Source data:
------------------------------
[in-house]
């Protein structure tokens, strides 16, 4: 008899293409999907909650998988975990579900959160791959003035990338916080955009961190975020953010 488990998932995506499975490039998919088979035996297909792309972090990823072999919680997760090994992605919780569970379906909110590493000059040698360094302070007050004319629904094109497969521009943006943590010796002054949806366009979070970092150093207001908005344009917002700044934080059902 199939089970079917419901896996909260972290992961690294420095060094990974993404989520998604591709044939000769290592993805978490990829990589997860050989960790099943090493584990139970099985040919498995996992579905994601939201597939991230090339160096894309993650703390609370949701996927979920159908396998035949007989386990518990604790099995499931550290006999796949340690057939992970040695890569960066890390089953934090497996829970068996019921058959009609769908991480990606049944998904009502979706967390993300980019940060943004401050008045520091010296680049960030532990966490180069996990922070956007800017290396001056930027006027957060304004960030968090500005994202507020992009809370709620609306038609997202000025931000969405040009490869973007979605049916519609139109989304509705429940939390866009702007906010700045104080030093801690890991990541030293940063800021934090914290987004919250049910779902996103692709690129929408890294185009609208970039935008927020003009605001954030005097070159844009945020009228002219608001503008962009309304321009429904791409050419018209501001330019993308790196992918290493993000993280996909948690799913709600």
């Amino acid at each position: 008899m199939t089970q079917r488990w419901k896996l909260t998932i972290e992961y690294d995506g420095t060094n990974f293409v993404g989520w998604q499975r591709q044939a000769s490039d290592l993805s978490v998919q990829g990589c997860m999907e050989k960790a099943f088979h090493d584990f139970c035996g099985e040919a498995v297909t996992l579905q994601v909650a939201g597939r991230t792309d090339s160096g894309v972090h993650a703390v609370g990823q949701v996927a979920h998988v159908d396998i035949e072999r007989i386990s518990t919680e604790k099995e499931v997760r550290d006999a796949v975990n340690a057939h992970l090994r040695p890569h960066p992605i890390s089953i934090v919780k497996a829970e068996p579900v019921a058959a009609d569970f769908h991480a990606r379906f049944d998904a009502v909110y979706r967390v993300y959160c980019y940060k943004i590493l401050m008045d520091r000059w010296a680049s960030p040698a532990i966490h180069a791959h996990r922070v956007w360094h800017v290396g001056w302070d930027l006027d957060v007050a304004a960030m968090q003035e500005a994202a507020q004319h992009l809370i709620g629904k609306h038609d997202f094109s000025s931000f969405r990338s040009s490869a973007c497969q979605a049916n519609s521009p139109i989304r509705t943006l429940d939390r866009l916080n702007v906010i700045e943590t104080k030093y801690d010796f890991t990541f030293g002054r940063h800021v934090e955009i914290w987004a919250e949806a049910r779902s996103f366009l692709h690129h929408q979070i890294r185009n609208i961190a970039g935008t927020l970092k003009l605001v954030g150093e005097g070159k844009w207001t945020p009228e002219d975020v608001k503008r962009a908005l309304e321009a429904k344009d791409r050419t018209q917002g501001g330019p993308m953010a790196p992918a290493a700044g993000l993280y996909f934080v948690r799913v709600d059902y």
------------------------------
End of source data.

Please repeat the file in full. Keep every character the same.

[in-house]
């Protein structure tokens, strides 16, 4: 008899293409999907909650998988975990579900959160791959003035990338916080955009961190975020953010 488990998932995506499975490039998919088979035996297909792309972090990823072999919680997760090994992605919780569970379906909110590493000059040698360094302070007050004319629904094109497969521009943006943590010796002054949806366009979070970092150093207001908005344009917002700044934080059902 199939089970079917419901896996909260972290992961690294420095060094990974993404989520998604591709044939000769290592993805978490990829990589997860050989960790099943090493584990139970099985040919498995996992579905994601939201597939991230090339160096894309993650703390609370949701996927979920159908396998035949007989386990518990604790099995499931550290006999796949340690057939992970040695890569960066890390089953934090497996829970068996019921058959009609769908991480990606049944998904009502979706967390993300980019940060943004401050008045520091010296680049960030532990966490180069996990922070956007800017290396001056930027006027957060304004960030968090500005994202507020992009809370709620609306038609997202000025931000969405040009490869973007979605049916519609139109989304509705429940939390866009702007906010700045104080030093801690890991990541030293940063800021934090914290987004919250049910779902996103692709690129929408890294185009609208970039935008927020003009605001954030005097070159844009945020009228002219608001503008962009309304321009429904791409050419018209501001330019993308790196992918290493993000993280996909948690799913709600």
């Amino acid at each position: 008899m199939t089970q079917r488990w419901k896996l909260t998932i972290e992961y690294d995506g420095t060094n990974f293409v993404g989520w998604q499975r591709q044939a000769s490039d290592l993805s978490v998919q990829g990589c997860m999907e050989k960790a099943f088979h090493d584990f139970c035996g099985e040919a498995v297909t996992l579905q994601v909650a939201g597939r991230t792309d090339s160096g894309v972090h993650a703390v609370g990823q949701v996927a979920h998988v159908d396998i035949e072999r007989i386990s518990t919680e604790k099995e499931v997760r550290d006999a796949v975990n340690a057939h992970l090994r040695p890569h960066p992605i890390s089953i934090v919780k497996a829970e068996p579900v019921a058959a009609d569970f769908h991480a990606r379906f049944d998904a009502v909110y979706r967390v993300y959160c980019y940060k943004i590493l401050m008045d520091r000059w010296a680049s960030p040698a532990i966490h180069a791959h996990r922070v956007w360094h800017v290396g001056w302070d930027l006027d957060v007050a304004a960030m968090q003035e500005a994202a507020q004319h992009l809370i709620g629904k609306h038609d997202f094109s000025s931000f969405r990338s040009s490869a973007c497969q979605a049916n519609s521009p139109i989304r509705t943006l429940d939390r866009l916080n702007v906010i700045e943590t104080k030093y801690d010796f890991t990541f030293g002054r940063h800021v934090e955009i914290w987004a919250e949806a049910r779902s996103f366009l692709h690129h929408q979070i890294r185009n609208i961190a970039g935008t927020l970092k003009l605001v954030g150093e005097g070159k844009w207001t945020p009228e002219d975020v608001k503008r962009a908005l309304e321009a429904k344009d791409r050419t018209q917002g501001g330019p993308m953010a790196p992918a290493a700044g993000l993280y996909f934080v948690r799913v709600d059902y």